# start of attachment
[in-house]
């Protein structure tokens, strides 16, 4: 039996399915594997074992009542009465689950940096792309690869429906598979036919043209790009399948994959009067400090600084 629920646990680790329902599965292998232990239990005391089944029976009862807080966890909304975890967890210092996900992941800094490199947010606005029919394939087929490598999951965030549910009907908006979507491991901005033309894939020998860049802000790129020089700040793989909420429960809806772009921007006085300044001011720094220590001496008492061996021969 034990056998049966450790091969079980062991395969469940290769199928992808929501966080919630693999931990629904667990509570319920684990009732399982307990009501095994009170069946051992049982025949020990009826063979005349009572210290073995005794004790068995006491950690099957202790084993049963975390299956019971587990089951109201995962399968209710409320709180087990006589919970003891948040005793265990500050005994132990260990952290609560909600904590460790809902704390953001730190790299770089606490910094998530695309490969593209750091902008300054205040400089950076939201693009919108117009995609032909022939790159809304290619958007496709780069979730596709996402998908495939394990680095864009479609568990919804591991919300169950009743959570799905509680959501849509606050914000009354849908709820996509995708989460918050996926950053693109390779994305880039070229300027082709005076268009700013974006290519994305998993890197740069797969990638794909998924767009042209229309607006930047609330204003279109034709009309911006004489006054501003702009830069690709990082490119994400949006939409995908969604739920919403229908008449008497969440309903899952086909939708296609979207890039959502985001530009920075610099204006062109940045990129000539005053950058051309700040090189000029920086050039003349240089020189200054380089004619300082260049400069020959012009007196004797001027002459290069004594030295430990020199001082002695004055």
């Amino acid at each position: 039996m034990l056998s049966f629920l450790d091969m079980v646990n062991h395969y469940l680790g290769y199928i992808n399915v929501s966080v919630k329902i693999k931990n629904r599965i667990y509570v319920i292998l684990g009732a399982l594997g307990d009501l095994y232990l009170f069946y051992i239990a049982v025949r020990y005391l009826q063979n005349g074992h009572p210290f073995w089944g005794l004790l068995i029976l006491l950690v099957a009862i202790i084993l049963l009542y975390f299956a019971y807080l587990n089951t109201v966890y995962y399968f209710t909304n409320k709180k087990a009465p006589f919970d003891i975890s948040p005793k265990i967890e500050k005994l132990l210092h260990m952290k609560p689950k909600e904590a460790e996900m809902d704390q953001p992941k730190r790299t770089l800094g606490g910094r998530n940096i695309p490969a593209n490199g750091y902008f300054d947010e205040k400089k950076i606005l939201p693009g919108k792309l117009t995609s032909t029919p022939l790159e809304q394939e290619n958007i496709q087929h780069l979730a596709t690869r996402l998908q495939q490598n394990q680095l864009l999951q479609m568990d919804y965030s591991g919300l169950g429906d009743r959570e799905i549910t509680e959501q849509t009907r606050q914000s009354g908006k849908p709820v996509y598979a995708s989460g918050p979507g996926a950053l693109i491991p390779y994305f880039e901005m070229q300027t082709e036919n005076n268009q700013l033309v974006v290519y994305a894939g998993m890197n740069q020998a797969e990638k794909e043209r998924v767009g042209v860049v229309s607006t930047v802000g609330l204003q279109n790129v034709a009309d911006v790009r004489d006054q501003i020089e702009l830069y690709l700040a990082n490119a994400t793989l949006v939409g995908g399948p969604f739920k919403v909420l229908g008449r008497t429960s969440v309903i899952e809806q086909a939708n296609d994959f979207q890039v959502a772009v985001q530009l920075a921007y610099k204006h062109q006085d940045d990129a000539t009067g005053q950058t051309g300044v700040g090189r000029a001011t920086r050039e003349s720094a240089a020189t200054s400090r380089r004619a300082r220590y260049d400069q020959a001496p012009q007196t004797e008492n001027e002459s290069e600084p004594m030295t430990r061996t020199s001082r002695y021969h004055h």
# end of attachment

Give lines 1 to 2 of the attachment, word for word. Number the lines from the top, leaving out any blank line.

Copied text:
[in-house]
């Protein structure tokens, strides 16, 4: 039996399915594997074992009542009465689950940096792309690869429906598979036919043209790009399948994959009067400090600084 629920646990680790329902599965292998232990239990005391089944029976009862807080966890909304975890967890210092996900992941800094490199947010606005029919394939087929490598999951965030549910009907908006979507491991901005033309894939020998860049802000790129020089700040793989909420429960809806772009921007006085300044001011720094220590001496008492061996021969 034990056998049966450790091969079980062991395969469940290769199928992808929501966080919630693999931990629904667990509570319920684990009732399982307990009501095994009170069946051992049982025949020990009826063979005349009572210290073995005794004790068995006491950690099957202790084993049963975390299956019971587990089951109201995962399968209710409320709180087990006589919970003891948040005793265990500050005994132990260990952290609560909600904590460790809902704390953001730190790299770089606490910094998530695309490969593209750091902008300054205040400089950076939201693009919108117009995609032909022939790159809304290619958007496709780069979730596709996402998908495939394990680095864009479609568990919804591991919300169950009743959570799905509680959501849509606050914000009354849908709820996509995708989460918050996926950053693109390779994305880039070229300027082709005076268009700013974006290519994305998993890197740069797969990638794909998924767009042209229309607006930047609330204003279109034709009309911006004489006054501003702009830069690709990082490119994400949006939409995908969604739920919403229908008449008497969440309903899952086909939708296609979207890039959502985001530009920075610099204006062109940045990129000539005053950058051309700040090189000029920086050039003349240089020189200054380089004619300082260049400069020959012009007196004797001027002459290069004594030295430990020199001082002695004055």